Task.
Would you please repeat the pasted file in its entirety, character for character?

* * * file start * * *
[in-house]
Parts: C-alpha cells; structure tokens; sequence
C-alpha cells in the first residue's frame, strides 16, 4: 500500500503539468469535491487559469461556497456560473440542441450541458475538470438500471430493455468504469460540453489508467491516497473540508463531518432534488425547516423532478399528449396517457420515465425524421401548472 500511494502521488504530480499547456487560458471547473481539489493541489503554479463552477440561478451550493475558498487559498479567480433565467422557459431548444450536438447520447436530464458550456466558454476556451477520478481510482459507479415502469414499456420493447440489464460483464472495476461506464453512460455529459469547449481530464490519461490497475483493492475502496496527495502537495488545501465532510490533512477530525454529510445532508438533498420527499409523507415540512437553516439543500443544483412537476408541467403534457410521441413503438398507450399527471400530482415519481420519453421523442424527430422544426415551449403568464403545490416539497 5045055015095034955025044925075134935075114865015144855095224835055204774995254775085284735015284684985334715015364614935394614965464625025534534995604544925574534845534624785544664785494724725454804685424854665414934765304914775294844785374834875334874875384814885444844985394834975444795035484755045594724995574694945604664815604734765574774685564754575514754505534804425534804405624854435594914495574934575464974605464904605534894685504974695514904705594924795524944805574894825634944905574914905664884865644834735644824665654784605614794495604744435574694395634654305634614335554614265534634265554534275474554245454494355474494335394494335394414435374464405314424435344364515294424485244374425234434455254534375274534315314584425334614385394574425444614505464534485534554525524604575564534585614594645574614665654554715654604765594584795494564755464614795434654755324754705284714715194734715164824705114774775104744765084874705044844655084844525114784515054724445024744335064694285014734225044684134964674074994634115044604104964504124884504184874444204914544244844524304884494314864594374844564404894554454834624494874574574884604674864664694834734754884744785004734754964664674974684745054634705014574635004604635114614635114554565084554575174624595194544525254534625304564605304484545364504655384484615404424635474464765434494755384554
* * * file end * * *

[in-house]
Parts: C-alpha cells; structure tokens; sequence
C-alpha cells in the first residue's frame, strides 16, 4: 500500500503539468469535491487559469461556497456560473440542441450541458475538470438500471430493455468504469460540453489508467491516497473540508463531518432534488425547516423532478399528449396517457420515465425524421401548472 500511494502521488504530480499547456487560458471547473481539489493541489503554479463552477440561478451550493475558498487559498479567480433565467422557459431548444450536438447520447436530464458550456466558454476556451477520478481510482459507479415502469414499456420493447440489464460483464472495476461506464453512460455529459469547449481530464490519461490497475483493492475502496496527495502537495488545501465532510490533512477530525454529510445532508438533498420527499409523507415540512437553516439543500443544483412537476408541467403534457410521441413503438398507450399527471400530482415519481420519453421523442424527430422544426415551449403568464403545490416539497 5045055015095034955025044925075134935075114865015144855095224835055204774995254775085284735015284684985334715015364614935394614965464625025534534995604544925574534845534624785544664785494724725454804685424854665414934765304914775294844785374834875334874875384814885444844985394834975444795035484755045594724995574694945604664815604734765574774685564754575514754505534804425534804405624854435594914495574934575464974605464904605534894685504974695514904705594924795524944805574894825634944905574914905664884865644834735644824665654784605614794495604744435574694395634654305634614335554614265534634265554534275474554245454494355474494335394494335394414435374464405314424435344364515294424485244374425234434455254534375274534315314584425334614385394574425444614505464534485534554525524604575564534585614594645574614665654554715654604765594584795494564755464614795434654755324754705284714715194734715164824705114774775104744765084874705044844655084844525114784515054724445024744335064694285014734225044684134964674074994634115044604104964504124884504184874444204914544244844524304884494314864594374844564404894554454834624494874574574884604674864664694834734754884744785004734754964664674974684745054634705014574635004604635114614635114554565084554575174624595194544525254534625304564605304484545364504655384484615404424635474464765434494755384554